>> following example block:
>> """
>> This rule can sometimes result in margins appearing to collapse in
>> strange ways.  The interactions of the rules is very simple in
>> practice, though; one must just keep in mind that different sets of
>> margins may be considered when determining the position of different
>> elements.
>> For example, the following diagram illustrates how one element (the
>> blue line) positions itself without collapsing its 100px margin-top
>> with the following red box's 150px margin-top.  This special case only
>> occurs because the blue line has no content, and thus its top and
>> bottom margins are self-adjoining.  (Ordinarily you can't detect this
>> behavior, because a self-adjoining box has no content, background, or
>> border, but the use of outline or border-image can reveal its position
>> without changing the behavior of its margins.)
>> [[insert picture 1]]
>> Note, though, that when calculating the position of the red box, *do*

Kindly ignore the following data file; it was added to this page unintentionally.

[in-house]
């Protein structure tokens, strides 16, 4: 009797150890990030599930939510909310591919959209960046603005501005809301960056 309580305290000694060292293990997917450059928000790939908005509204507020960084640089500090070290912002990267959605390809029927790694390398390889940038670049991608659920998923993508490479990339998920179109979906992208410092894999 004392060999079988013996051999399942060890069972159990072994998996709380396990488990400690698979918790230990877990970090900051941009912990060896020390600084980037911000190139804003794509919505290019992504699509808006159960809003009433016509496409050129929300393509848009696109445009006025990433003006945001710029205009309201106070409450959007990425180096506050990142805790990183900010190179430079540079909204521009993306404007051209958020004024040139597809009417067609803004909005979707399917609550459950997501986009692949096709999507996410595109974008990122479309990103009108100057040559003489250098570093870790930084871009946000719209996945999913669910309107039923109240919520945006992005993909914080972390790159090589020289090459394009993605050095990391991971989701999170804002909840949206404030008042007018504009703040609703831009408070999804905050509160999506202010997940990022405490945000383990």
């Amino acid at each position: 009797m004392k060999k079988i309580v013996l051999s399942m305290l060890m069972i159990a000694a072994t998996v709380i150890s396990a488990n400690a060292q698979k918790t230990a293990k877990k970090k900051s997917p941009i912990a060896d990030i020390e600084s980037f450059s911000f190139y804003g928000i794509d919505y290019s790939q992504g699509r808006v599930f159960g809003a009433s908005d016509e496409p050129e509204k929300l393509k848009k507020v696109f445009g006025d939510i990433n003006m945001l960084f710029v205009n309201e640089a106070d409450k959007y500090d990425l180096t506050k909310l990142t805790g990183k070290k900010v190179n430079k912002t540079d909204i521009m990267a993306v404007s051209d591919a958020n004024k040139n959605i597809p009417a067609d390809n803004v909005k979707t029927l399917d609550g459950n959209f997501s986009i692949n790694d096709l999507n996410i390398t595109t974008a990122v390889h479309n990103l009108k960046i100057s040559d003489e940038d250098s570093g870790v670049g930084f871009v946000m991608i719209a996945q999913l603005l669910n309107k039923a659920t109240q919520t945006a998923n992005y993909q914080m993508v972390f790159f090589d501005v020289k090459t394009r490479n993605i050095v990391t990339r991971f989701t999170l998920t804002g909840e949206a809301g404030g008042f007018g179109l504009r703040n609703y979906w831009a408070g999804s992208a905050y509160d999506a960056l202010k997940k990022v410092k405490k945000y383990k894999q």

>> collapse its margin with the blur box's margin.  The red box simply
>> positions itself as normal, with its 150px margin collapsing with the
>> blue box's 100px margin, for a total effective margin of 150px.  Since
>> the red box pays no attention to the position of the blue box, this
>> distance is measured from the top of the parent.
>> This diagram illustrates a slightly different situation.  It is the
>> same as before, but now the red box has a margin-top of only 50px.
>> While the previous diagram didn't actually require the red box to
>> collapse its margin with the blue box's margin, in this case we see
>> that the collapse definitely occurs, as the red box positions itself
>> using its new effective margin-top of 100px.
>> [[insert picture 2]]
>> """
> To be honest, I don't find these examples enlightening, and I dislike
> the tone of the first paragraph and the majority of the wording of the
> others (particularly concerning "positions itself"); although this is
> subjective, of course.  Also, I don't understand the last sentence of
> the last paragraph.

Really?  I find this section to be the most difficult of *everything*